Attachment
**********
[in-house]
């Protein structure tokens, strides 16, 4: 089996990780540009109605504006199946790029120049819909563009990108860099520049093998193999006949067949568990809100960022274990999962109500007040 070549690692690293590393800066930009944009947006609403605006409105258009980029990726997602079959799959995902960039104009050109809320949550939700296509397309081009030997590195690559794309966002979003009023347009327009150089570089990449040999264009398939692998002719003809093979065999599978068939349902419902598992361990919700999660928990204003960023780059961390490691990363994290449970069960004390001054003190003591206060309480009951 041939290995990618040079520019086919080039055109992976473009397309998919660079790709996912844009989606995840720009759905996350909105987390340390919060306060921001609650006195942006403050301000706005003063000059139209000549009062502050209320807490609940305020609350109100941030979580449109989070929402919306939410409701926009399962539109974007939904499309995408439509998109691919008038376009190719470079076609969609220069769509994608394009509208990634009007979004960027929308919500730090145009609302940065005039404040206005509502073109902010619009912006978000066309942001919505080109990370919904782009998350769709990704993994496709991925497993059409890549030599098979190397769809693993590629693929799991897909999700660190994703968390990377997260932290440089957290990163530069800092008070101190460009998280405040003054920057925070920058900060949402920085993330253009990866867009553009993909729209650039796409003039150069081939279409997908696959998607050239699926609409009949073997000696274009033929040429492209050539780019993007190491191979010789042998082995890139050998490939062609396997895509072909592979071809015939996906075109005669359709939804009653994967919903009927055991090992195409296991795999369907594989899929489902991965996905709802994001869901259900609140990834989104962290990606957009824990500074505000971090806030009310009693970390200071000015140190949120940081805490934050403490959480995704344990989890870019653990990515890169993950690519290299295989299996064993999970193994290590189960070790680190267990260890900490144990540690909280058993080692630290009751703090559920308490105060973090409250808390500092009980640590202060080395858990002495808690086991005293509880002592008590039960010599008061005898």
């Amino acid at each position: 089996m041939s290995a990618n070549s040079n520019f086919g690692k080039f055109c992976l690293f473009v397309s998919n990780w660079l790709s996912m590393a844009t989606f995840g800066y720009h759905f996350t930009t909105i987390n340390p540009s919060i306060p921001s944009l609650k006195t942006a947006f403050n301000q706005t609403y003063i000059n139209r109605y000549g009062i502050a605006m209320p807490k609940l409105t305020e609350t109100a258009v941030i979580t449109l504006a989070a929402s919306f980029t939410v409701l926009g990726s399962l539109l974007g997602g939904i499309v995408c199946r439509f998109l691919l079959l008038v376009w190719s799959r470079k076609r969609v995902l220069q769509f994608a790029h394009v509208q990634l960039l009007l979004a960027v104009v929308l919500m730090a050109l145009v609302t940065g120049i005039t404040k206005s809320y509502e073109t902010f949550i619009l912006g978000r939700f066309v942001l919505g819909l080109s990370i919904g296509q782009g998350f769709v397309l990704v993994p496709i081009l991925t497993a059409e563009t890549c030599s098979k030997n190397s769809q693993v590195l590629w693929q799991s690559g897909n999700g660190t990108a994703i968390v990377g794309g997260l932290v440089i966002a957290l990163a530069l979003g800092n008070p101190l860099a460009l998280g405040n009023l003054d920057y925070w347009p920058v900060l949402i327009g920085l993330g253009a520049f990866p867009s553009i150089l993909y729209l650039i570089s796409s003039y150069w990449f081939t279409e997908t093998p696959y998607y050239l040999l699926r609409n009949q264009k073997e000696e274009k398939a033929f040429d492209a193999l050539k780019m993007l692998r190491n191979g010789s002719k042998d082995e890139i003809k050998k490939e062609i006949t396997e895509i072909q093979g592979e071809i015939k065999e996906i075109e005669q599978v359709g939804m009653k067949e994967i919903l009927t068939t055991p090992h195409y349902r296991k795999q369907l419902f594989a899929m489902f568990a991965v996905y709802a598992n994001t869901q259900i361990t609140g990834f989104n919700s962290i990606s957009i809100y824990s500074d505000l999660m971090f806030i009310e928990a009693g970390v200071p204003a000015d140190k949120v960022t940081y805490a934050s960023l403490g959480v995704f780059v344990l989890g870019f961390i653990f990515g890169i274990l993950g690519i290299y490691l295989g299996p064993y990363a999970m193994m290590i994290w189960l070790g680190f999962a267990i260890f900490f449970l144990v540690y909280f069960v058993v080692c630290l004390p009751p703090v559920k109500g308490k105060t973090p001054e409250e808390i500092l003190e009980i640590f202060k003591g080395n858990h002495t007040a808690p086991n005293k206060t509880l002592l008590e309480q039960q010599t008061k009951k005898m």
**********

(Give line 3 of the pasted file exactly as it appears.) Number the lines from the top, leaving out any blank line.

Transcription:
């Amino acid at each position: 089996m041939s290995a990618n070549s040079n520019f086919g690692k080039f055109c992976l690293f473009v397309s998919n990780w660079l790709s996912m590393a844009t989606f995840g800066y720009h759905f996350t930009t909105i987390n340390p540009s919060i306060p921001s944009l609650k006195t942006a947006f403050n301000q706005t609403y003063i000059n139209r109605y000549g009062i502050a605006m209320p807490k609940l409105t305020e609350t109100a258009v941030i979580t449109l504006a989070a929402s919306f980029t939410v409701l926009g990726s399962l539109l974007g997602g939904i499309v995408c199946r439509f998109l691919l079959l008038v376009w190719s799959r470079k076609r969609v995902l220069q769509f994608a790029h394009v509208q990634l960039l009007l979004a960027v104009v929308l919500m730090a050109l145009v609302t940065g120049i005039t404040k206005s809320y509502e073109t902010f949550i619009l912006g978000r939700f066309v942001l919505g819909l080109s990370i919904g296509q782009g998350f769709v397309l990704v993994p496709i081009l991925t497993a059409e563009t890549c030599s098979k030997n190397s769809q693993v590195l590629w693929q799991s690559g897909n999700g660190t990108a994703i968390v990377g794309g997260l932290v440089i966002a957290l990163a530069l979003g800092n008070p101190l860099a460009l998280g405040n009023l003054d920057y925070w347009p920058v900060l949402i327009g920085l993330g253009a520049f990866p867009s553009i150089l993909y729209l650039i570089s796409s003039y150069w990449f081939t279409e997908t093998p696959y998607y050239l040999l699926r609409n009949q264009k073997e000696e274009k398939a033929f040429d492209a193999l050539k780019m993007l692998r190491n191979g010789s002719k042998d082995e890139i003809k050998k490939e062609i006949t396997e895509i072909q093979g592979e071809i015939k065999e996906i075109e005669q599978v359709g939804m009653k067949e994967i919903l009927t068939t055991p090992h195409y349902r296991k795999q369907l419902f594989a899929m489902f568990a991965v996905y709802a598992n994001t869901q259900i361990t609140g990834f989104n919700s962290i990606s957009i809100y824990s500074d505000l999660m971090f806030i009310e928990a009693g970390v200071p204003a000015d140190k949120v960022t940081y805490a934050s960023l403490g959480v995704f780059v344990l989890g870019f961390i653990f990515g890169i274990l993950g690519i290299y490691l295989g299996p064993y990363a999970m193994m290590i994290w189960l070790g680190f999962a267990i260890f900490f449970l144990v540690y909280f069960v058993v080692c630290l004390p009751p703090v559920k109500g308490k105060t973090p001054e409250e808390i500092l003190e009980i640590f202060k003591g080395n858990h002495t007040a808690p086991n005293k206060t509880l002592l008590e309480q039960q010599t008061k009951k005898m």